The Hunt Tower’s stark art-deco style stands out from the rest of downtown Gainesville, and despite its 1930s look, the lot it sits on is one of the oldest in the city.
James Law bought Lot No. 1 for $150 in 1831 and later sold it to Adolfus Dauvergne who built the first building on the land, a grocery store and family residence. That building was consumed by a large fire in Gainesville in 1851, and the Arlington Hotel was built on the lot in 1882. The hotel was renamed as the Dixie-Hunt Hotel in the 1920s after Jim and Aurora Hunt acquired the building, and it became part of the Dixie chain of hotels. Upon her death, Aurora Hunt deeded the property, then worth about a quarter of a million dollars, to Brenau University, according to the National Register of Historic Places.
Both the Hunts were significant philanthropists in the area. When Jim Hunt died in 1925, the Gainesville Eagle wrote, “he was the very soul of honor, and his word was as gold without alloy.”
About this series
As the pace of development in Gainesville reaches a fever pitch, The Times is examining the history of some of the buildings downtown and nearby in this weekly series. Other stories in the series include:
Tragedy struck again when the 1936 tornado in Gainesville leveled the hotel, along with much of downtown, also killing about 200 people.
Brenau rebuilt the Dixie-Hunt Hotel in 1937, hiring architect William J. J. Chase, whose firm is responsible for several early 20th century Georgia courthouses and about 100 schools around the state, according to a Community-Wide Historic Structural Survey from 2011.
The register entry in 1984 stated, “It is the only historic hotel remaining in the town, and it is the most important example of private investment in Gainesville after the tornado, when much of the town was rebuilt with Federal assistance.”
It was the Dixie-Hunt Hotel once again, now with a chic art-deco style, a rare choice for Georgia. It has a reinforced concrete frame and structural tile walls, finished with stucco on the exterior. It rose above most other buildings in the city at five and a half stories high, shaped with two wings to the northeast and southeast, with its tower in the middle, which used to hold hotel rooms and a top story suite.
The Norton Agency bought the building in 1981 and did some renovating, though much of the original structure and features remain. For example, it still has its original lobby, even though the building no longer has a concierge to welcome guests.
Frank Norton Sr. converted the hotel to an office building and renamed it from the Dixie-Hunt Hotel to the Hunt Tower. He had the building repainted, installed new wallpaper, carpet, electrical and air conditioning and heating shortly after, his son Frank Norton Jr., CEO of The Norton Agency, said.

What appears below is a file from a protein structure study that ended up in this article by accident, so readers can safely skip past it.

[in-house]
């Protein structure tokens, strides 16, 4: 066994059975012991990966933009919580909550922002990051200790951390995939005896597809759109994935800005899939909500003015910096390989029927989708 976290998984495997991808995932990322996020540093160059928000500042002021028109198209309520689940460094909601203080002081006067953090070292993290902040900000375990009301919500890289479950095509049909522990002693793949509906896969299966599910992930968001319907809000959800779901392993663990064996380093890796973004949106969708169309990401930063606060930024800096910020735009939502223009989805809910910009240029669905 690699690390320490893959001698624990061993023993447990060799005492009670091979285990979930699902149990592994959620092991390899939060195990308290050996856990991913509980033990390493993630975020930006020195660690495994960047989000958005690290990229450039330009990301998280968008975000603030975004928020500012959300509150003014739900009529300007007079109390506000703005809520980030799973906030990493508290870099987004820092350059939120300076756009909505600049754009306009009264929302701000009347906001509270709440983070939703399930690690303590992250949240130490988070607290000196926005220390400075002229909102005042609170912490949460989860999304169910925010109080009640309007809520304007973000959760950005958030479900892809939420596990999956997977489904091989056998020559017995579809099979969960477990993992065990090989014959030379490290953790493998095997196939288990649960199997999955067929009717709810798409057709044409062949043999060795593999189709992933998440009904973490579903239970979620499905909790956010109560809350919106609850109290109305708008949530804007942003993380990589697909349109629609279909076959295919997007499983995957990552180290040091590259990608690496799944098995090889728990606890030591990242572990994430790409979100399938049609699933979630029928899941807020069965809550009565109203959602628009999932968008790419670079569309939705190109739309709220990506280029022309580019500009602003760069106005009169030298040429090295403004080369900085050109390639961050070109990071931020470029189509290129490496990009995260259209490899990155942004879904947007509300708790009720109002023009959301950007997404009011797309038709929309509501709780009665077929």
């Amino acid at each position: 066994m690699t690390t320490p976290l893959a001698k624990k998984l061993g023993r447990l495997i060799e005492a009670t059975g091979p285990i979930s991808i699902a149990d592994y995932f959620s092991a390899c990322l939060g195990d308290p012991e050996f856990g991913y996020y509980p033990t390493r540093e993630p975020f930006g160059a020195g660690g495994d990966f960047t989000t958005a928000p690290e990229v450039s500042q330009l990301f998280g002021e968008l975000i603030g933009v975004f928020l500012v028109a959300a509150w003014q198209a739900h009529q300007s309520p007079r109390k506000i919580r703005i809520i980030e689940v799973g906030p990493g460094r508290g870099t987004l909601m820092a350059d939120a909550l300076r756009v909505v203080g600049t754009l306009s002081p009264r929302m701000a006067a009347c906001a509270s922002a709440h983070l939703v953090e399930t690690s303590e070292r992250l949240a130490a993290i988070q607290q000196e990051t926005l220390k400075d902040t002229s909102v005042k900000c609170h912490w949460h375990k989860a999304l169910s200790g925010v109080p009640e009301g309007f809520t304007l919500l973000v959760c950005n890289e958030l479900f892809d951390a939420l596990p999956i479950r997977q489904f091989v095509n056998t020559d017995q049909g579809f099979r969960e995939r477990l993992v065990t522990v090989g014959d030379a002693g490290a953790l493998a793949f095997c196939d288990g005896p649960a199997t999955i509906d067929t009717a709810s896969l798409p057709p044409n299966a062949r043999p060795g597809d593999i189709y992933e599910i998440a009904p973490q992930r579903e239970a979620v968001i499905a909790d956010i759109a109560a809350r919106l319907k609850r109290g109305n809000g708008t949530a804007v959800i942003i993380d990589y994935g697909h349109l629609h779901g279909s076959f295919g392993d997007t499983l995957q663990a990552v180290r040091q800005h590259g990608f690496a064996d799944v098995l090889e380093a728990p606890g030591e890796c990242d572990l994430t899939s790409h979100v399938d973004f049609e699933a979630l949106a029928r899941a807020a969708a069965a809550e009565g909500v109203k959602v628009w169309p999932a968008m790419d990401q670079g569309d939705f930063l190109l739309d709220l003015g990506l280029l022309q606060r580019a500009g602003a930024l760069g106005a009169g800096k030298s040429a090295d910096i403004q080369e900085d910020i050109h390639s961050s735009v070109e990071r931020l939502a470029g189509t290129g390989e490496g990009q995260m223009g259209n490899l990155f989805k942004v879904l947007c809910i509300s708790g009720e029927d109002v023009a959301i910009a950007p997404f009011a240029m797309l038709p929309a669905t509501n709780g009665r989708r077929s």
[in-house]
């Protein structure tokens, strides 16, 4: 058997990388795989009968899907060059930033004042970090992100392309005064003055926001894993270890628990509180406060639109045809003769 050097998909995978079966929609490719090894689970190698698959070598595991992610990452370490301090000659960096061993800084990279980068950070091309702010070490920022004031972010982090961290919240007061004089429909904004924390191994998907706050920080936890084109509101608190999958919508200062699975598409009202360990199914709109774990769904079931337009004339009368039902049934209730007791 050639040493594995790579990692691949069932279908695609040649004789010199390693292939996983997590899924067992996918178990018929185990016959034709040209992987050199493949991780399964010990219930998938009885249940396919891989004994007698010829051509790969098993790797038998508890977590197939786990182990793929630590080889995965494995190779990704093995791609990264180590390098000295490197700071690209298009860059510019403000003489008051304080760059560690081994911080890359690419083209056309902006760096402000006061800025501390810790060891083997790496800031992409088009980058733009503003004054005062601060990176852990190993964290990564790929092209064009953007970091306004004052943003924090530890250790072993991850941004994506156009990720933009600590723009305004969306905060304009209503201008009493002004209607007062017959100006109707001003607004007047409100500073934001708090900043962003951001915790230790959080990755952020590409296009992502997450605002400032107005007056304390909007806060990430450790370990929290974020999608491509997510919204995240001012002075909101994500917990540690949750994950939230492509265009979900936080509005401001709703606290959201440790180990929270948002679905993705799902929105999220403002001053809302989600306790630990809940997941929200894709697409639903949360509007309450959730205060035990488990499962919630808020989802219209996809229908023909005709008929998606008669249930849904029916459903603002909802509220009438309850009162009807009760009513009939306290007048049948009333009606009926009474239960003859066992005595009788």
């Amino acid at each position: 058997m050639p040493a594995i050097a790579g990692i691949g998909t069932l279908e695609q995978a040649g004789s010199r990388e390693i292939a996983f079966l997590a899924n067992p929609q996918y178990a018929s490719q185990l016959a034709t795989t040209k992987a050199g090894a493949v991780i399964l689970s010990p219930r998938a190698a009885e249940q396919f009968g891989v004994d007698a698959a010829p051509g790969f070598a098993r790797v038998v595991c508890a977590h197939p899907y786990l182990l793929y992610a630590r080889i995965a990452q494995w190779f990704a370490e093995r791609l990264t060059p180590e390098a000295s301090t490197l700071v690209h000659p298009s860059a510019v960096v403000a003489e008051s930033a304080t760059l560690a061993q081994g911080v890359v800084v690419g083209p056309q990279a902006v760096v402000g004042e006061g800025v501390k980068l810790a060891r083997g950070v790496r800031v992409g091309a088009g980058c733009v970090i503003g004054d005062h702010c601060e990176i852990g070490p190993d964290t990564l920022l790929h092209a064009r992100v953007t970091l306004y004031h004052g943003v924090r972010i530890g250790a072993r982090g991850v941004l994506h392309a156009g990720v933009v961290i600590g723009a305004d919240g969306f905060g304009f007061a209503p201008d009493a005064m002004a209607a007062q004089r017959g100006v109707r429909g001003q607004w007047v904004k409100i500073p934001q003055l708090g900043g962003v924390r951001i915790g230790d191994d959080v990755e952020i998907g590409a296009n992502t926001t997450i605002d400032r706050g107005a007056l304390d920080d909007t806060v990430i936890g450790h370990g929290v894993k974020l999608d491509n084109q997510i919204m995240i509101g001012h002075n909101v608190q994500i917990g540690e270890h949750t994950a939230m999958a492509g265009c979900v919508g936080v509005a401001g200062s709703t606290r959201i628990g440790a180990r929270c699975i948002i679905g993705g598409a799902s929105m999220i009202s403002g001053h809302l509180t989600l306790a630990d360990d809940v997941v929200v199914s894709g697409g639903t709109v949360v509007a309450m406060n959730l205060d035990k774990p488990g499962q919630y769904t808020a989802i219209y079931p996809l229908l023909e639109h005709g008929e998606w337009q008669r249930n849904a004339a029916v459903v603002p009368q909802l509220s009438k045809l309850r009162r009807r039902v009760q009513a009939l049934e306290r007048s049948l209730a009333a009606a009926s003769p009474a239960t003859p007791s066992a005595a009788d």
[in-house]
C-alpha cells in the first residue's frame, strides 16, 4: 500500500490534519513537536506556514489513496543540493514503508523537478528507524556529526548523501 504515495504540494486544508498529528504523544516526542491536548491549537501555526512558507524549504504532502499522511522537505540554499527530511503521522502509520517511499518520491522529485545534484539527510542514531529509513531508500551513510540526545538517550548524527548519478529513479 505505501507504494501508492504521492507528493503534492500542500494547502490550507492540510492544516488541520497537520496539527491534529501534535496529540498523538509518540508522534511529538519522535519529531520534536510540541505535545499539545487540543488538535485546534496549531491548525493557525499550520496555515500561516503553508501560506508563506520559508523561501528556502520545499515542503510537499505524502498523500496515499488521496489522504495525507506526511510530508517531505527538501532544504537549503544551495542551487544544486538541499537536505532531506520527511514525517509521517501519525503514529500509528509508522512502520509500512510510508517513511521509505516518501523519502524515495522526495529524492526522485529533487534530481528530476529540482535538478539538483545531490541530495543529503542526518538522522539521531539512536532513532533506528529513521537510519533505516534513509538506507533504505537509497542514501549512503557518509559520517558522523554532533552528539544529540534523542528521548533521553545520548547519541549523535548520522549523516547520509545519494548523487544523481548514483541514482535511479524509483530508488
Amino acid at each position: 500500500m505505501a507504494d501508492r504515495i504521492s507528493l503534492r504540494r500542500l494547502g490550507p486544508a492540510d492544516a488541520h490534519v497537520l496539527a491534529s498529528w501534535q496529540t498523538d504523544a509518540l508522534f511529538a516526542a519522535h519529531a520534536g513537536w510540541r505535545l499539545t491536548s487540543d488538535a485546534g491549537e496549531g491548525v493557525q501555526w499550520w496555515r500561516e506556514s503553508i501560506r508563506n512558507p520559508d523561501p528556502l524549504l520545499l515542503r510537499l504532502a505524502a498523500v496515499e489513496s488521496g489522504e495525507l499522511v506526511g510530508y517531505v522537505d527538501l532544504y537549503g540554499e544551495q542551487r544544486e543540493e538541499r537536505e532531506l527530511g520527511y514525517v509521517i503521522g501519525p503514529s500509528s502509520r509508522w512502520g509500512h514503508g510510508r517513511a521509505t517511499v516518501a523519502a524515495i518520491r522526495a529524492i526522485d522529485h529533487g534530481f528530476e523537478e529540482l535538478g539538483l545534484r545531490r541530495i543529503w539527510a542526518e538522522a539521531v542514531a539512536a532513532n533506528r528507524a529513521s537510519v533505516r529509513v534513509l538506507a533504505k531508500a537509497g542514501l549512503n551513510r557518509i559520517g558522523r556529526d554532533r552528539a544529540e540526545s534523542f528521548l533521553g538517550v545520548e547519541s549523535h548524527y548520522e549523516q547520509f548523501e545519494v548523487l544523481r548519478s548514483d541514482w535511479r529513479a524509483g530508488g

Now, the first floor houses the law firm Stewart, Melvin & Frost LLC, one of the first tenants under Norton, and Luna’s, a fine dining restaurant that has had the location since 1997.
But even in its hotel days, the building was multi-use. Bullet holes can still be seen in the brick wall of a basement storage room from where high schoolers used to practice riflery during World War II.
“Everyone had to chip in,” Norton said. “Riflery was part of the education offerings.” Norton’s father told him teenagers used to shoot targets in the basement, when it still had a dirt floor and wasn’t yet full of filing cabinets.
The building still has basement walls intact from before the 1936 tornado, and Norton said he loves the old catacombs, nearly bare and visibly aged.
“This is actually one of my coolest spaces that I love in the city of Gainesville,” Norton said. “I’m fascinated with urban archeology.”
Norton framed the building’s original blueprints and has them on display in a main floor hallway. Snug hotel rooms have been converted into offices on upper floors. He’s managed to keep many original features like the original marble, handrails and light fixtures.
“We tried to keep the art deco look … but still have a freshness to it,” Norton said.
His father once planned to build a rooftop bar and restaurant on the top of Hunt Tower, but he couldn’t do it while retaining historic building tax credits, Norton said. So, the roof and the exterior has stayed as it was originally, and the building’s lobby area has avoided major renovations for the same reason, showing echoes of its past as one of the town’s premier hotels.